Saturday, April 01, 2000

Local census office hurting for help

Needed: Hundreds of people-counters

The Cincinnati Enquirer

        Cincinnati census officials are scrambling to recruit more temporary workers, but so far they have fewer than any other regional office.

        The Cincinnati office of the U.S. Census Bureau has the lowest number of temporary job applicants of the 42 offices in the entire Detroit census region, which includes Michigan, Ohio and West Virginia, local census officials said Thursday.

        “We need thousands more,” said Cynthia King, spokeswoman for the Cincinnati office. “Out of all the offices in our region, we are dead last.”

        As of Wednesday, U.S. Census officials reported an initial response of 43 percent in Cincinnati, with a target response goal of 72 percent.

        Nationally the initial response rate is 46 percent, while Ohio is at 53 percent, Indiana at 53 percent and Kentucky at 44 percent.


        A robust economy, combined with the popular seasonal hiring of thousands of temporary workers by the Internal Revenue Service office in nearby Covington, has census officials vigorously recruiting applicants.

        The office recently raised its hourly pay for enumerators — those who will go door-to-door to conduct interview census surveys of those who did not mail in their census forms — from $12.25 to $13.75.

        Ms. King said the Cincinnati office won't know exactly how many enumerators they will need until about April 18, when the mailed-in response rate for the city is compiled.

        Today is the recommended deadline for mailing census forms, though officials said the forms can be mailed in during the following week.

        The more city of Cincinnati residents send in their completed census forms, the fewer census counters will be needed to hit the streets beginning April 27.

        Ms. King said the Cincinnati office is projecting it will need about 800 census counters by the end of April. But to achieve that labor pool, nearly 6,000 job applicants have to be interviewed and trained. She estimated the office is about 30 percent below that goal.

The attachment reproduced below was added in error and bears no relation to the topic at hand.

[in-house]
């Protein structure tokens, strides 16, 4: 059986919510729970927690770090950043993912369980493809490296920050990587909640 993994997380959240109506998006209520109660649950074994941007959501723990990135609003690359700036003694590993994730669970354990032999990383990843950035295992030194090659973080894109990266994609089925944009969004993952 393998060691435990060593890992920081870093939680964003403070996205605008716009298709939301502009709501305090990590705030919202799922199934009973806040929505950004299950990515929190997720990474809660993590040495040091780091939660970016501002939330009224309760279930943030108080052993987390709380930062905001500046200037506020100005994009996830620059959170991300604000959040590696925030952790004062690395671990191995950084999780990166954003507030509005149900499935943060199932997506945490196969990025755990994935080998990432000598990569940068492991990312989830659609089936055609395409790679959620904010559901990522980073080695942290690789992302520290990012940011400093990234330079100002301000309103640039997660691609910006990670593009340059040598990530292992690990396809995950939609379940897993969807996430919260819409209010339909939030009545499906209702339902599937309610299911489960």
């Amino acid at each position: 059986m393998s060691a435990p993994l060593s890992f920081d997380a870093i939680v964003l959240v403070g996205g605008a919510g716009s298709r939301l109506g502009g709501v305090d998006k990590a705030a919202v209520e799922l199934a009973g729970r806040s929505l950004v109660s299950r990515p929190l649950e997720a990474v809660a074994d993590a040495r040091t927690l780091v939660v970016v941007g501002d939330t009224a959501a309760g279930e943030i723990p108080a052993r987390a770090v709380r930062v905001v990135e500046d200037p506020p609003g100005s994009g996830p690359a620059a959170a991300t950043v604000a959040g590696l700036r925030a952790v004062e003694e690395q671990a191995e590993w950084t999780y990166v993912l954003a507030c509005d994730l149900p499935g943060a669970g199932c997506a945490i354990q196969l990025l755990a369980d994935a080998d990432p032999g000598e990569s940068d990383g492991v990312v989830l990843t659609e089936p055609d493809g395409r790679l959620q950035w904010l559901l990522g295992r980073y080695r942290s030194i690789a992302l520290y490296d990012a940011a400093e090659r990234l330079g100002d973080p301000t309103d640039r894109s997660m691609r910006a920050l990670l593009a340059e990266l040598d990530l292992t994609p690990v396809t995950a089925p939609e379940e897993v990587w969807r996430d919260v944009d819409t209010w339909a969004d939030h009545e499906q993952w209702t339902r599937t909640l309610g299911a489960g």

She said such a large applicant pool is necessary because of the nature of temporary employees. Many applicants find other work or drop out during the training or later. She said enumerators will work from two to six weeks for 20 to 40 hours a week depending on their preference.

        Census worker shortages have hit other Tristate offices, too.

        “The joke around here is that we don't stop recruiting until the office closes down in July,” said Marc Bergman, local census office manager for Covington, which is counting 16 counties in northern and central Kentucky.

        The Covington office is offering an hourly pay of $11.50 for enumerators, and Mr. Bergman estimated his office will need about 900.

        Mike Frilling, assistant manager of field operations in Butler, Preble, Warren and Clermont counties, said if there are not enough workers when door-to-door census-taking begins April 27, some census offices might have to use their clerical staffs, increase their hours of operation or borrow workers from other offices.

        Mr. Frilling said his office is also emphasizing recruitment and expects to eventually need about 850 enumerators.

        If interested in temporary work with any census office, call (888) 325-7733; if interested in the Cincinnati census office, call 381-5907.


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